The Immortal Life of Henrietta Lacks deserves every ounce of praise that has been heaped on it. Rebecca Skloot has one heck of a story to tell, a story that actually belongs to another woman: Henrietta Lacks.
The book is partially a retelling of Henrietta's life and her death, but also a thorough chronicle of the history of HeLa cells (so named by taking the first and last two letters of the donor's name), which were developed after Henrietta's death. These cells (pictured above) revolutionized science in so many ways it hardly seems believable that we don't have a national holiday honoring the woman. HeLa cells were invaluable in developing the polio vaccine, they were the clue to unlocking the number of chromosomes in human DNA, they were shot into space, exposed to radiation and mixed with plant cells, mice cells, cloned and still contribute every year to the development of new cancer medicine and treatment methods.
I've been craving more Sarah Haskins ever since Target Women ended, and now her new short film "DILF" (mentioned in her January interview with Jezebel) is finally online! Haskins co-wrote and co-stars in "DILF", which is exactly what you think it is about. Warring roomies, sexy parents, network drama parodies and Rashomon-style storytelling abound - watch the movie here!
OK, we are all pretty up on the concept of advertising at this point. Not to say that ads don't have an effect on us (they do), but when it comes to the reasoning behind most ad campaigns, we savvy media consumers are hip to what's going on. They're trying to sell us something. We get it. So what do we do with ads that let us "in" on the joke?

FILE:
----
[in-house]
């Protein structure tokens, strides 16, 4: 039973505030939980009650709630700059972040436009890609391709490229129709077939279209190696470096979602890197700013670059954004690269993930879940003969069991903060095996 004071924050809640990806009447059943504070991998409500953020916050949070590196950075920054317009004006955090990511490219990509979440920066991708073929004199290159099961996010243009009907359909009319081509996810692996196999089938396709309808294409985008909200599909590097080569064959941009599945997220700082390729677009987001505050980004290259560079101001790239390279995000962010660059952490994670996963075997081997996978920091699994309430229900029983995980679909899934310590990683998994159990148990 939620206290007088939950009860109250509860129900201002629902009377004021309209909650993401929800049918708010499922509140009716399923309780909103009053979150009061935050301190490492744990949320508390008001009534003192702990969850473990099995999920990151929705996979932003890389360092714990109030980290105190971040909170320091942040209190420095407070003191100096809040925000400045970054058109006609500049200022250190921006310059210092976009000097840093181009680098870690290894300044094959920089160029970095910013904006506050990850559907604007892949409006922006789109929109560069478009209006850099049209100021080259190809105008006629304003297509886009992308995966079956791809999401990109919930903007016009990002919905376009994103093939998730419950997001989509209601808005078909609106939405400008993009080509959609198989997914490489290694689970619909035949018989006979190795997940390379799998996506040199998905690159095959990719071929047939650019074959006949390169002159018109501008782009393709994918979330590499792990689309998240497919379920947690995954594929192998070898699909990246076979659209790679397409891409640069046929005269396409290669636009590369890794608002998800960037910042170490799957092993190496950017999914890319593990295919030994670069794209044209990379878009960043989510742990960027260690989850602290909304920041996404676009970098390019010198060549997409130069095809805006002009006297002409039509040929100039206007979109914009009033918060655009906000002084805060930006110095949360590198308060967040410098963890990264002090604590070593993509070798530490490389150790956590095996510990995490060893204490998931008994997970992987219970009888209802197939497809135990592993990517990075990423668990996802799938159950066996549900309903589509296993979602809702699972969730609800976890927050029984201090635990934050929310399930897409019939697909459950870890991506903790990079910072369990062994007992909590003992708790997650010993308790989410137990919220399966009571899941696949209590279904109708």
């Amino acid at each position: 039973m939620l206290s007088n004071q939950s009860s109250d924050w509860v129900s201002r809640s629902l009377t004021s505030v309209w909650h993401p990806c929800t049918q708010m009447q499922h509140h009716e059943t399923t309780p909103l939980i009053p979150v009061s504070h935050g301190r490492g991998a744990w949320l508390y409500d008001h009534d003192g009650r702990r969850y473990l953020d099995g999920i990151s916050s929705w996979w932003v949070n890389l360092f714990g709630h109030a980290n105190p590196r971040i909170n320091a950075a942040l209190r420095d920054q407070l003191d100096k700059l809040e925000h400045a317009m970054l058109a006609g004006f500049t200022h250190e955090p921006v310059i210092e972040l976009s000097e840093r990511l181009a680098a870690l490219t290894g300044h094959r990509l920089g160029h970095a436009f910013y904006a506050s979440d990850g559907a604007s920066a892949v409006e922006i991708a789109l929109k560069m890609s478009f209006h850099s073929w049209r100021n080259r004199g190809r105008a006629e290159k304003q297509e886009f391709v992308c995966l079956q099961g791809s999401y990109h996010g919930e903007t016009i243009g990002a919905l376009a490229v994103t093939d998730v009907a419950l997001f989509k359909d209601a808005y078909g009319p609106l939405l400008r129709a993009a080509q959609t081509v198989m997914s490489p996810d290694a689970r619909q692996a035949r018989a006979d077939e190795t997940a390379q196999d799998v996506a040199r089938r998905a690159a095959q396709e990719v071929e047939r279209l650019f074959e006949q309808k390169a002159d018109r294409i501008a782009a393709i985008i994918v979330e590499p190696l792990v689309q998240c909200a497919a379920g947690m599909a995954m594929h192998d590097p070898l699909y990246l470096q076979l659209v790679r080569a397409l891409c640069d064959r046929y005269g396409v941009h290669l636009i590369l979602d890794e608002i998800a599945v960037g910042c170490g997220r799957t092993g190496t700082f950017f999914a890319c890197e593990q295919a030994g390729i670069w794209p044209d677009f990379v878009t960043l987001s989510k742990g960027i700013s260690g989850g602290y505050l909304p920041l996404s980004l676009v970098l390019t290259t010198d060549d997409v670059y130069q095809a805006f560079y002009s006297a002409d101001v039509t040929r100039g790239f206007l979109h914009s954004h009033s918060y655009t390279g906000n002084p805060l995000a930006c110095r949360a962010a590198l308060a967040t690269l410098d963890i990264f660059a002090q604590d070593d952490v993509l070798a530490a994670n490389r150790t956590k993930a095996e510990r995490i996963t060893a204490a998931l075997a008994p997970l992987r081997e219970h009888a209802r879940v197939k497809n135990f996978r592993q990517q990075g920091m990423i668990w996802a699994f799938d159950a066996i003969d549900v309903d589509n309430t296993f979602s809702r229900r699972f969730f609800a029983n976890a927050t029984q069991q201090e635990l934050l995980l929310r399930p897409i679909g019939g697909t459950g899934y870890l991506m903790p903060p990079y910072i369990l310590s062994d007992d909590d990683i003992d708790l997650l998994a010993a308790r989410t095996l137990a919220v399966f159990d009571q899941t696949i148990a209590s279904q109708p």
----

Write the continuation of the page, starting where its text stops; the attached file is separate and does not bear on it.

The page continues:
It's a long time in coming—Erykah Badu
is finally releasing Amerykah, Part Two (Return of the Ankh)
tomorrow. The album is a followup to the 2008's totally underappreciated
release, New Amerykah, Part One (4th World War). Some of her
best, most unexpected music is on that album. So I'm excited about the
say the least. (more after the jump)
Laura Wershler is Executive Director of Sexual Health Access Alberta. Recently she wrote a critical response for the re:Cycling blog to a study published in the British Medical Journal which reported that 'Women in the UK who have ever used oral contraceptives are less likely to die from any cause, including all cancers and heart disease, compared with never users.' She has previously served on the board for the Planned Parenthood Federation of Canada (now the Canadian Federation for Sexual Health) and is a self-described opponent of menstrual suppression through hormonal birth control and advocate of body literacy. In the second part of this interview she discusses the hows and whys of coming off the Pill.
Hildegard von Bingen was a German Benedictine abbess, magistra, composer, healer and author, one of the first female composers whose works are still intact. In an era where few women were allowed or able to read and write, Hildegard wrote songs, poems, theological texts and medicinal guides and even invented her own alphabet.
It's likely that Hildegard would have been forgotten if she hadn't left such an extensive written record of her thoughts and studies. Nearly 80 of her compositions have survived, along with over a hundred letters to statesmen, emperors, saints and popes. Without her extensive writings, we would know almost nothing about her life, but she didn't even begin writing until a vision she received at the age of 42 instructed her to "write down that which you see and hear."